Shelia Price marches against violence with her grandchildren Saturday, March 19, 2016 in north St. Louis. She lost her son to a gun shot 20 years ago.
Camille Phillips | St. Louis Public Radio

Last year, black-and-white "We Must Stop Killing Each Other" signs began popping up in yards across St. Louis.

The organization behind the signs, Better Family Life, had just received $55,000 from the city of St. Louis to continue its efforts to reduce violence in targeted city neighborhoods.

Marcis Curtis, an artist and co-founder of Citizen Carpentry, organizes sticky notes during a brainstorming session at the Community Reaction Lab.
Durrie Bouscaren | St. Louis Public Radio

Two groups of St. Louisans took on a challenge this weekend that many in the region have spent years trying to address: Find a way to reduce gun violence in the community.

And there was a catch. The groups had just 24 hours to create a proposal.

Carolina Hidalgo | St. Louis Public Radio

Today, St. Louis Public Radio released its series on homicide in the city of St. Louis after months of preparation. The series takes a look at homicide from the point-of-view of a victim’s family and friends, investigators, first responders and the residents of a neighborhood. While many media portrayals of St. Louis’ homicide rate come as statistics, with little more than a blurb or sound bite attached to them, reporters Durrie Bouscaren and Rachel Lippmann looked at the issue more deeply.

Mary Edwards

Reporters Durrie Bouscaren and Camille Phillips have covered a wide variety of issues in the region in the last year. They joined host Don Marsh to discuss the most problematic ones and agreed the two most pressing issues are homicides and heroin addiction. To date there have been 187 homicides in St. Louis but few arrests.

vigil gun violence st. john's remember reflect respond
Carolina Hidalgo | St. Louis Public Radio

When he heard that his son had been shot, Rev. Ken McKoy felt the 15-minute drive to the hospital was the longest he has ever taken. His son’s life flashed before his eyes.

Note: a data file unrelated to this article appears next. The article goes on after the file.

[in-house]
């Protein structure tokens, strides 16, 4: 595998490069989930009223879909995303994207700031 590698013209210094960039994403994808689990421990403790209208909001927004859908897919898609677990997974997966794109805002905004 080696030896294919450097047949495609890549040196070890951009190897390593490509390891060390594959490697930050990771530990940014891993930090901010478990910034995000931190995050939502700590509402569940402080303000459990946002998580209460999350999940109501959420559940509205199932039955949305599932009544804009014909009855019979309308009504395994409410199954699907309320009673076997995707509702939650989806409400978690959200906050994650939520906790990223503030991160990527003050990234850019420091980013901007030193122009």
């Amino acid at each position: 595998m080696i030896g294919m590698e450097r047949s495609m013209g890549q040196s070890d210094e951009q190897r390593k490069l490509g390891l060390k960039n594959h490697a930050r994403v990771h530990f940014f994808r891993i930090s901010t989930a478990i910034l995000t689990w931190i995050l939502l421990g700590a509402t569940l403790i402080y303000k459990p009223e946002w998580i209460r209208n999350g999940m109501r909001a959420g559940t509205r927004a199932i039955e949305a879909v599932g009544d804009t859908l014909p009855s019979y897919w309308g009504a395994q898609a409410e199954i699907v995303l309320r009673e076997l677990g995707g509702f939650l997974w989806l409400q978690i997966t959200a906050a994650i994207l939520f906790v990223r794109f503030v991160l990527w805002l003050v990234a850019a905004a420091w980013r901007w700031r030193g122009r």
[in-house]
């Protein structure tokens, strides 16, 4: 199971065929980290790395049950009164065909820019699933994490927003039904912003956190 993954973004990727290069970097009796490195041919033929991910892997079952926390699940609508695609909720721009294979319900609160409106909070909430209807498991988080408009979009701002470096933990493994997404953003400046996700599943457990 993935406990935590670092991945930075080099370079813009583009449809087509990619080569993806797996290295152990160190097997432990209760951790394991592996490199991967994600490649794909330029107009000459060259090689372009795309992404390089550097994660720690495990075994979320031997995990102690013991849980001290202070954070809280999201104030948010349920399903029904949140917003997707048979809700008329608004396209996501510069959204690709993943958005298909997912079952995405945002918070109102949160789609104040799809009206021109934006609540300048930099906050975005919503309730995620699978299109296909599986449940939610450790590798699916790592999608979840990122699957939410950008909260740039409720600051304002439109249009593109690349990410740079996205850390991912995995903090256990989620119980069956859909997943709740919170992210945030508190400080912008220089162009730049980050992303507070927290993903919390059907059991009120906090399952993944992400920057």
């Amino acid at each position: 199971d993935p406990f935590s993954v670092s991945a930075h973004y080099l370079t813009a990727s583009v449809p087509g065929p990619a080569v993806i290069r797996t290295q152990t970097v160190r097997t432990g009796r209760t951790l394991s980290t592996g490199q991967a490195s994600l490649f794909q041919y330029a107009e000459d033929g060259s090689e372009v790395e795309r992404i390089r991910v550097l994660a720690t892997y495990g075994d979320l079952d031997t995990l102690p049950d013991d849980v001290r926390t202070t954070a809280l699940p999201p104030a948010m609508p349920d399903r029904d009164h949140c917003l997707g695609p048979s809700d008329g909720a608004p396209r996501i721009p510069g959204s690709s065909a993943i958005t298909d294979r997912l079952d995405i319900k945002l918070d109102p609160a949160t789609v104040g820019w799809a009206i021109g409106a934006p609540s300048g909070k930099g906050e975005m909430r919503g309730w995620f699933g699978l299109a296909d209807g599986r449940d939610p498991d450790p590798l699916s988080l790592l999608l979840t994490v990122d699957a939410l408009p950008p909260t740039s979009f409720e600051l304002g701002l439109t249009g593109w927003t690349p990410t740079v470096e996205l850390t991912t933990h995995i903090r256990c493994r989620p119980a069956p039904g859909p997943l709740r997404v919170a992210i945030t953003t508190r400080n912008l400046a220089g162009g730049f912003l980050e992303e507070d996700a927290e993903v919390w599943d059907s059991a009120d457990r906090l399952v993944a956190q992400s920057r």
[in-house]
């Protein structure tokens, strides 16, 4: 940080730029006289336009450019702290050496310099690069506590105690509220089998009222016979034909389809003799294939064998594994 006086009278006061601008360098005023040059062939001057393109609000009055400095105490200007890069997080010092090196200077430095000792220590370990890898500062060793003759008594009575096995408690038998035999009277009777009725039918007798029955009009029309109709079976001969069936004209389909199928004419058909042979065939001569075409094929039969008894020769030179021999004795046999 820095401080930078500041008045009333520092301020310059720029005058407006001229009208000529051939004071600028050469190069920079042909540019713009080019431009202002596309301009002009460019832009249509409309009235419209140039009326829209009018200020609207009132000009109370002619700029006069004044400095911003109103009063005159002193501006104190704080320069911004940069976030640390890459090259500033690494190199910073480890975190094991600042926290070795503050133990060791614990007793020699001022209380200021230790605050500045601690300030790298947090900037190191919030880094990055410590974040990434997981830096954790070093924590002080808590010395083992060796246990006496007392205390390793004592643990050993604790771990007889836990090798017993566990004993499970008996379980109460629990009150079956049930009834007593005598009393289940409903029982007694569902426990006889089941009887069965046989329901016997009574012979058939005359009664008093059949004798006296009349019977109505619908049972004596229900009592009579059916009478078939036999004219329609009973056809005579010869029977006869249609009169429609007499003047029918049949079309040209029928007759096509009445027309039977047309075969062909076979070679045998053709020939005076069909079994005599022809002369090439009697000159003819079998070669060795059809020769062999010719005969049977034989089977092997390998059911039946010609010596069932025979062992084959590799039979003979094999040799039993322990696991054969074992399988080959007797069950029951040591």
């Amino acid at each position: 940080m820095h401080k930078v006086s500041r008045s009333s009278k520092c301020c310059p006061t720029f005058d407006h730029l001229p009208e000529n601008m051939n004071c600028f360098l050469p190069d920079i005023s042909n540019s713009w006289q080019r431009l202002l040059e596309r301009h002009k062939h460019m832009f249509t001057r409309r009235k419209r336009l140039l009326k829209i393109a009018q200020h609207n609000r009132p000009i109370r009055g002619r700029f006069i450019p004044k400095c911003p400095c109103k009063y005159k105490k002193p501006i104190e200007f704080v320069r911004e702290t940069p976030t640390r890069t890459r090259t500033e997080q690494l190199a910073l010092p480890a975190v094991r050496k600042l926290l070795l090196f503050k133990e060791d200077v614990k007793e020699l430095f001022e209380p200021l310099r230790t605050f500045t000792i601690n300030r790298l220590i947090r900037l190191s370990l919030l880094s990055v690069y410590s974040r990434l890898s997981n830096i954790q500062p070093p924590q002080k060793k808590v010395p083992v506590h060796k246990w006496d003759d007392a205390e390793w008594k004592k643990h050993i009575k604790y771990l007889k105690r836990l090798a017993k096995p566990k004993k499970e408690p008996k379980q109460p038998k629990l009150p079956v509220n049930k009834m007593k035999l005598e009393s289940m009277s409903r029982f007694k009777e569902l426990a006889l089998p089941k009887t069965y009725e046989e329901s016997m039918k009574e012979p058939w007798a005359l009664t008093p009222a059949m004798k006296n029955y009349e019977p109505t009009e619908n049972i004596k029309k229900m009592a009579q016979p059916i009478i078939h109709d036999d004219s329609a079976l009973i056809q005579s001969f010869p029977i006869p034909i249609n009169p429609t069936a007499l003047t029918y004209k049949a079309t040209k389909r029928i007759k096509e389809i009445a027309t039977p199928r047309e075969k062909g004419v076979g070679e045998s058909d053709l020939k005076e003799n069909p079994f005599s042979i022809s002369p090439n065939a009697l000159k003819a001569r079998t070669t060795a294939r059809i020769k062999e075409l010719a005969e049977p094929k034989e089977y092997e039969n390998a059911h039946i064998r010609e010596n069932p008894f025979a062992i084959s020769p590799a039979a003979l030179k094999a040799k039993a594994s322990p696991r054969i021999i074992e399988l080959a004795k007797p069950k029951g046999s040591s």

Flickr | alancleaver_2000

St. Louis police confirmed the city's 160th homicide earlier this week, a number that surpasses last year's murder total. 

William Woods, the special agent in charge of the St. Louis office of the FBI, announces the Mission SAVE task force with chief Sam Dotson (L) and Mayor Francis Slay (R) Flanked by St. Louis Metropolitan Police chief Sam Dotson.
UPI | Bill Greenblatt

One hundred five people have been killed in St. Louis so far this year, putting the city on pace for nearly 200 homicides in 2015. Many more than that have been shot or put in danger of being shot.

Now, city officials are looking to a new local-federal task force to slow the pace of violence in the city.

Sam Dotson and officers listen to James Clark before a hotspot patrol in the Wells-Goodfellow neighborhood.
Rachel Lippmann/St. Louis Public Radio

Crime in the city of St. Louis continues to be higher in 2015 compared to the numbers from last year.

Statistics released Tuesday by the St. Louis Metropolitan Police show crime was up nearly 14 percent overall in the first six months of 2015 compared to the same period last year, though the rate of increase has slowed each month. Every category of crime except rape and arson was up by double digits.